But, staring down at my 2007 Nokia Tracfone, so old that I have to go to tech support every time I want to add minutes, and looking at the new technology and all it can do, I wonder if it's time. How incredibly useful would it be to have a combination camera/GPS/phone with me every time I go in the field? Or, at professional meetings, I could join in all the community building on Twitter and tweet about talks. Some of my colleagues have designed apps which allow the recording of behavioral observations in the click of a button, and then upload the data to the cloud. No need for a clipboard checklist and stopwatch.

At the same time there's so much that disgusts me about smart phone use, and cell phone use in general. This video pretty much sums it up. It's become a huge distraction that keeps us from interacting with one another. This is because there's no standard etiquette for smart phone use. We've finally gotten to the point as a society when cell phone use in each other's company is shamed. The same does not apply to smart phones, since they aren't so much a phone as they are a tiny computer interface. The standard rules of "turn your phone off in a meeting" do not apply anymore, because most of the use isn't making phone calls.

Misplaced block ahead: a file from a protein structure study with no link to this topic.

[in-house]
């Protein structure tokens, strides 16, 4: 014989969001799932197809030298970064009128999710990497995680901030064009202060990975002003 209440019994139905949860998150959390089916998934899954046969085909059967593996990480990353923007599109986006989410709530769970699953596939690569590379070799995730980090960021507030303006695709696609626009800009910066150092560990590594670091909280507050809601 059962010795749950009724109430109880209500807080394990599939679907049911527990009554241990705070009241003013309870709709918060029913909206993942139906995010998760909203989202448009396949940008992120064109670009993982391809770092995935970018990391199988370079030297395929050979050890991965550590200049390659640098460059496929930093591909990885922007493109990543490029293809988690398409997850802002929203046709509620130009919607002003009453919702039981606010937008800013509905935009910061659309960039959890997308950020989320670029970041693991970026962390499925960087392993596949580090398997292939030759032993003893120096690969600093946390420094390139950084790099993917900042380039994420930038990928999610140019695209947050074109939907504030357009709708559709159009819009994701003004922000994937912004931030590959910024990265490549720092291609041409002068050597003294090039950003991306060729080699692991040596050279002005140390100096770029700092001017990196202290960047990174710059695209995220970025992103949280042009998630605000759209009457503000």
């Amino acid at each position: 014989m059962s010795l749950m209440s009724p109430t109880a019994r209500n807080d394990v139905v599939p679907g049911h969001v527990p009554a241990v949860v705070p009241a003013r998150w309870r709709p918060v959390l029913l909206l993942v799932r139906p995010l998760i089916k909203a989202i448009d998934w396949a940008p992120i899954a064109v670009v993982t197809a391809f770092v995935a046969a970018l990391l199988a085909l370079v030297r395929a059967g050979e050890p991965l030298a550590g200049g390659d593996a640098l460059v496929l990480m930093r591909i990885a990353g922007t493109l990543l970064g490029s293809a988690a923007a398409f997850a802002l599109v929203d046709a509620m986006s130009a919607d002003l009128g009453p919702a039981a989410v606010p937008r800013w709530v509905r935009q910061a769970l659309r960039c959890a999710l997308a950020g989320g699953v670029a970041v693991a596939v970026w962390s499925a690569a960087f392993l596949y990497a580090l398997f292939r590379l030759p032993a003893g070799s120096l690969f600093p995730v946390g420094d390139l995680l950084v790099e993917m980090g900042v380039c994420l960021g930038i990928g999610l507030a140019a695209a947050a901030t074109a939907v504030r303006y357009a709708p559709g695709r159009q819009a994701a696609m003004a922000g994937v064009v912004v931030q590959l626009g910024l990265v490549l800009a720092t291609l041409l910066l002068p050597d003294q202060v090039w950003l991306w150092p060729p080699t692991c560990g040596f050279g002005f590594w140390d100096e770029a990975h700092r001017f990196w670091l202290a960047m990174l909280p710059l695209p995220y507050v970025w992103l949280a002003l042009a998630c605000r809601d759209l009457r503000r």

I'm afraid that when I take the leap, I'll be tempted to use this wondrous tech to distraction. Which is why I'm proposing in advance some basic etiquette rules for smart phone use. And I'd like to hold everyone else to the same standard because that's just the world I want to live in.

The first and foremost rule in smartphone use is the Rule of Engagement, which is: